“Pictures of Dorian Gray: Oscar Wilde in Weimar Germany” Talk by Dr. Yvonne Ivory

Thursday March 23 at 3:30pm PT.

Dr.Yvonne Ivory

This event will be held in person and via Zoom. Register here.

Location of the talk is here, Buchanan Tower, Room 323, 1873 East Mall, Vancouver, BC | V6T 1Z1


“Pictures of Dorian Gray: Oscar Wilde in Weimar Germany” Talk by Dr. Yvonne Ivory



After his death in 1900, Irish author Oscar Wilde became a cult figure in the German-speaking world. He had his fans among anarchists, individualists, socialists, aesthetes, expressionists, and, especially, in the queer community. Some celebrated his life and mourned his martyrdom; others took up a mode of homage preferred by Wilde himself, and let his work inspire their own new creations. This talk will explore how some Germans reimagined The Picture of Dorian Gray from the end of Great War into the Golden Twenties. How might the lost 1917 film Das Bildnis des Dorian Gray relate to the first gay movie Anders als die Anderen (1919)? Does Franz Schreker’s risqué 1918 opera Die Gezeichneten—a smash hit in its day—owe a debt to Wilde’s novel? And what’s behind the name of Berlin’s lesbian nightclub, the “Café Dorian Gray”? Find out in this survey of just some of the German Pictures of Dorian Gray.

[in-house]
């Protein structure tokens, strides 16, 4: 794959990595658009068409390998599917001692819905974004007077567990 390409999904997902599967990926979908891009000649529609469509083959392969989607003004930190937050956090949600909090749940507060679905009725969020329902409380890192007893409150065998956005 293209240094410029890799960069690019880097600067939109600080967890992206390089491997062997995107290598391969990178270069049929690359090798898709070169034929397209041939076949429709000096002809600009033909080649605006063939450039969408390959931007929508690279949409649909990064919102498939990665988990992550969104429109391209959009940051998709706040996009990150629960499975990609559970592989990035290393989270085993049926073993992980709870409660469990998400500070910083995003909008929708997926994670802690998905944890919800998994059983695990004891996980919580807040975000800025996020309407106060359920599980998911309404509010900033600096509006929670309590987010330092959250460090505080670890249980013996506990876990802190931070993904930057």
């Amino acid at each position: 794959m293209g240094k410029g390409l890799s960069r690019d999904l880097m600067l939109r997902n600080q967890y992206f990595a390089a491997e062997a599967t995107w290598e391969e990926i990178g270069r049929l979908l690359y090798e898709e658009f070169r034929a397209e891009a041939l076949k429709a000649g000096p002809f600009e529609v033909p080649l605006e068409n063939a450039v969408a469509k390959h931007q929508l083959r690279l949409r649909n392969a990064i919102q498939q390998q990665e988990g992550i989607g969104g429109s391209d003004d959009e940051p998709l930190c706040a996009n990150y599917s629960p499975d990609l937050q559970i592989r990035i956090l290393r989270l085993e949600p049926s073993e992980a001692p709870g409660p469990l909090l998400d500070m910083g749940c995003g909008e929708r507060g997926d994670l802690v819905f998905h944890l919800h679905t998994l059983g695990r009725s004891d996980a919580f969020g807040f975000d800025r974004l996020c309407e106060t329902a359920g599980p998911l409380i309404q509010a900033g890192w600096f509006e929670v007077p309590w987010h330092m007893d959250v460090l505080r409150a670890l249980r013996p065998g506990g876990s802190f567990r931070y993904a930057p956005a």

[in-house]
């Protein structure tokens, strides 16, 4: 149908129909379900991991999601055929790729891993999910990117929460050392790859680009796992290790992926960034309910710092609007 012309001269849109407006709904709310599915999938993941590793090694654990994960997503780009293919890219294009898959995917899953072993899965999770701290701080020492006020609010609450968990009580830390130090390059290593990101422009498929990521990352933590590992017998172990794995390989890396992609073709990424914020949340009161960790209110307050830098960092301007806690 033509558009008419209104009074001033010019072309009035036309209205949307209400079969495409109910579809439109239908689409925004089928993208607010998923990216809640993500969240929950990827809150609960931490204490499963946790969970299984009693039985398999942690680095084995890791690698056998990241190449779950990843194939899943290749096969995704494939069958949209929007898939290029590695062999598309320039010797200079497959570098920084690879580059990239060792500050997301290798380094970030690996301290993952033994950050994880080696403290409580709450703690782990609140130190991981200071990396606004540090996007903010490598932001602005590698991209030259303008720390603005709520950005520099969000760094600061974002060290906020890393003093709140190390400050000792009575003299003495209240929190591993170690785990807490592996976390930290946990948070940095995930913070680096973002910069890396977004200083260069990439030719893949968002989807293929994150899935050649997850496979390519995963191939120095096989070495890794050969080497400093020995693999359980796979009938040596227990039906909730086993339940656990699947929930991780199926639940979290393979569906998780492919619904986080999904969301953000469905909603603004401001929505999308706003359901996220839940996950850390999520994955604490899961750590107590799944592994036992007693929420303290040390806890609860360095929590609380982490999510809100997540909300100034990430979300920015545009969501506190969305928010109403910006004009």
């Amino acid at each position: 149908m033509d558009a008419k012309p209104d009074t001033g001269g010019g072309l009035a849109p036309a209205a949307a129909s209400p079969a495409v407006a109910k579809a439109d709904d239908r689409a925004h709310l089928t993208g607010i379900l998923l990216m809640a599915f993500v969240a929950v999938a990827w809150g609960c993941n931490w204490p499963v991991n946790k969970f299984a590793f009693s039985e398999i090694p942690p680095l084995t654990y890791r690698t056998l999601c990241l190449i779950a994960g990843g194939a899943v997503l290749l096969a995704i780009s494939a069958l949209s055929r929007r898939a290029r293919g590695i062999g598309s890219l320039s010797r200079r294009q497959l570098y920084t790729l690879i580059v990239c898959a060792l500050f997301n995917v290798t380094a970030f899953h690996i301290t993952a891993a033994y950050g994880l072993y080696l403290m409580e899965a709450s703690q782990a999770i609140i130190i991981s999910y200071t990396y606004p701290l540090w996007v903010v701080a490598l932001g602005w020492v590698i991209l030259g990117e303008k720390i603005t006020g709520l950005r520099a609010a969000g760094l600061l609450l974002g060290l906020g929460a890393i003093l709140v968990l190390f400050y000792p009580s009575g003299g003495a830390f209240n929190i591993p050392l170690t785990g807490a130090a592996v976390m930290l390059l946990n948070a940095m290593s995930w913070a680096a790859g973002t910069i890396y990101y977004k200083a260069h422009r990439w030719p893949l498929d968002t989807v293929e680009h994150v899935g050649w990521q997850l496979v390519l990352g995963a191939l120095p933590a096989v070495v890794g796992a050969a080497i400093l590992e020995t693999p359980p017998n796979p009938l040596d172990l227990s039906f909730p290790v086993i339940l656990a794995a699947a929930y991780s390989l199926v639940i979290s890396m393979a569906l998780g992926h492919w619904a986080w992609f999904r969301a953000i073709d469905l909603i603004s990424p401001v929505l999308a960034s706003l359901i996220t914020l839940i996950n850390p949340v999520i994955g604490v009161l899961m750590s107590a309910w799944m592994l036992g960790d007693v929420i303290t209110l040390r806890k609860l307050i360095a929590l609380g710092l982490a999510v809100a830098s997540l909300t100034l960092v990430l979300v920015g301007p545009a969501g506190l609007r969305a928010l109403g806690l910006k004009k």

Dr. Ivory’s work revolves around cultural interactions between German-speaking and English-speaking Europeans at the turn of the 20th century. Her first book, The Homosexual Revival of Renaissance Style, 1850-1930, examined how British, Irish, and German sexual dissidents looked to the Italian Renaissance to understand their identities. She has also published on aestheticism, on the early German gay rights movement, and on Oscar Wilde’s 1895 scandal in the German press; and has articles forthcoming on competing 1907 Viennese stagings of The Picture of Dorian Grayand on the meaning of Decadence for the German actress Gertrud Eysoldt. Ivory’s current project examines how Wilde and his works were reimagined by German and Austrian composers, artists, playwrights, dancers, and directors before 1939; it contends that Wildean Decadence haunts German Modernism. She is also co-editor with Prof. Joseph Bristow and Dr. Rebecca Mitchell of Wilde’s incomplete and unpublished writings for Oxford UP’s Complete Works of Oscar Wilde; in this context, she is creating authoritative editions of Wilde’s dramatic fragments “La Sainte Courtisane,” “A Florentine Tragedy,” and “The Cardinal of Avignon.”

Dr. Ivory teaches German language, literature, and culture at all levels at UofSC; her topics courses have included “Berlin: Topographies of the Twentieth Century,” “The Novels of Thomas Mann,” “An Introduction to German Culture,” “German Literature 1890-1945,” “The City in Literature,” and “The Decadent Movement in Europe.”